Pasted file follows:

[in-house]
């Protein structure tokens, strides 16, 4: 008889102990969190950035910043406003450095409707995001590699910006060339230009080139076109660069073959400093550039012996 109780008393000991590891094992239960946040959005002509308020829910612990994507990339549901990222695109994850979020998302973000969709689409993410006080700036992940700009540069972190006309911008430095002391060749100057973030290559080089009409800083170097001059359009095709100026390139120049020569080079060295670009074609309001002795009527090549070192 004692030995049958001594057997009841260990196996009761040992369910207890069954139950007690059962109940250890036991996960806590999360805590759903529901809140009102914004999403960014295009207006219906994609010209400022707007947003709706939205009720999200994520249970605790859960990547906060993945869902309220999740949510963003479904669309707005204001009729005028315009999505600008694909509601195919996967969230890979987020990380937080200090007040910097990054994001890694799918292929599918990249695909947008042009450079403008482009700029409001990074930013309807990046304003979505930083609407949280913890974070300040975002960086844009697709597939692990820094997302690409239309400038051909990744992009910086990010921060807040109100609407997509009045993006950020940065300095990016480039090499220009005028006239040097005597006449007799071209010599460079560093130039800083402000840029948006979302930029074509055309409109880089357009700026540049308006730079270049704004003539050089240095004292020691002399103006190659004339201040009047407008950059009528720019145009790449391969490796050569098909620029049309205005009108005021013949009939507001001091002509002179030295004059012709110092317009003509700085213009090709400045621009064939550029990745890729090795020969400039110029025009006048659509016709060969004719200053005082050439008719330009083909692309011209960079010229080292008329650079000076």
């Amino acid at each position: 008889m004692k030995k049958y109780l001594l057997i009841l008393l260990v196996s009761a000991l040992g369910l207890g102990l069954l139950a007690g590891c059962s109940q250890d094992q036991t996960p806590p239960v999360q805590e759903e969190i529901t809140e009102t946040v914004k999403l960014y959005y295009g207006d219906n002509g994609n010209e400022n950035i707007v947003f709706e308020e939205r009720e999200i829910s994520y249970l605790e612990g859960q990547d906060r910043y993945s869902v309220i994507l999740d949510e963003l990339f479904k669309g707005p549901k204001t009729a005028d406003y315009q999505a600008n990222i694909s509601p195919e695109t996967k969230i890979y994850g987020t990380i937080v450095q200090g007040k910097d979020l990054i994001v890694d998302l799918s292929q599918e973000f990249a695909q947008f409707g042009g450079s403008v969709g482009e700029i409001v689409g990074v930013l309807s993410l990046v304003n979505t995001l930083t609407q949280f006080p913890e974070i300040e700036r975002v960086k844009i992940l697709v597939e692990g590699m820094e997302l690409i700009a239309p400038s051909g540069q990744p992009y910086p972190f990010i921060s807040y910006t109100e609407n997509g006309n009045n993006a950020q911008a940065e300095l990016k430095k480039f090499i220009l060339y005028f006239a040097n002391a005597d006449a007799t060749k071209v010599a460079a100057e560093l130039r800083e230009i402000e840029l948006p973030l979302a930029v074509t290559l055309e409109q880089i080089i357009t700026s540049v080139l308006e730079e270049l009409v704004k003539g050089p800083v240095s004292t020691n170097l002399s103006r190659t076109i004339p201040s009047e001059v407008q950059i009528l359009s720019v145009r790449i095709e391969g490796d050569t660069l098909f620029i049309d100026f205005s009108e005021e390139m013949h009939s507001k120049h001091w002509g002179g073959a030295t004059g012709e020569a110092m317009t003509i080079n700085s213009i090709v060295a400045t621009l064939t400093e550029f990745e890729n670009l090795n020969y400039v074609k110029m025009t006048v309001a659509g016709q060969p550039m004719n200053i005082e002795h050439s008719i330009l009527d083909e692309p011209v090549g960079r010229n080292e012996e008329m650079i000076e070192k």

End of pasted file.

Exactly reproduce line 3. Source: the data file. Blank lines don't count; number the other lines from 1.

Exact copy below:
């Amino acid at each position: 008889m004692k030995k049958y109780l001594l057997i009841l008393l260990v196996s009761a000991l040992g369910l207890g102990l069954l139950a007690g590891c059962s109940q250890d094992q036991t996960p806590p239960v999360q805590e759903e969190i529901t809140e009102t946040v914004k999403l960014y959005y295009g207006d219906n002509g994609n010209e400022n950035i707007v947003f709706e308020e939205r009720e999200i829910s994520y249970l605790e612990g859960q990547d906060r910043y993945s869902v309220i994507l999740d949510e963003l990339f479904k669309g707005p549901k204001t009729a005028d406003y315009q999505a600008n990222i694909s509601p195919e695109t996967k969230i890979y994850g987020t990380i937080v450095q200090g007040k910097d979020l990054i994001v890694d998302l799918s292929q599918e973000f990249a695909q947008f409707g042009g450079s403008v969709g482009e700029i409001v689409g990074v930013l309807s993410l990046v304003n979505t995001l930083t609407q949280f006080p913890e974070i300040e700036r975002v960086k844009i992940l697709v597939e692990g590699m820094e997302l690409i700009a239309p400038s051909g540069q990744p992009y910086p972190f990010i921060s807040y910006t109100e609407n997509g006309n009045n993006a950020q911008a940065e300095l990016k430095k480039f090499i220009l060339y005028f006239a040097n002391a005597d006449a007799t060749k071209v010599a460079a100057e560093l130039r800083e230009i402000e840029l948006p973030l979302a930029v074509t290559l055309e409109q880089i080089i357009t700026s540049v080139l308006e730079e270049l009409v704004k003539g050089p800083v240095s004292t020691n170097l002399s103006r190659t076109i004339p201040s009047e001059v407008q950059i009528l359009s720019v145009r790449i095709e391969g490796d050569t660069l098909f620029i049309d100026f205005s009108e005021e390139m013949h009939s507001k120049h001091w002509g002179g073959a030295t004059g012709e020569a110092m317009t003509i080079n700085s213009i090709v060295a400045t621009l064939t400093e550029f990745e890729n670009l090795n020969y400039v074609k110029m025009t006048v309001a659509g016709q060969p550039m004719n200053i005082e002795h050439s008719i330009l009527d083909e692309p011209v090549g960079r010229n080292e012996e008329m650079i000076e070192k």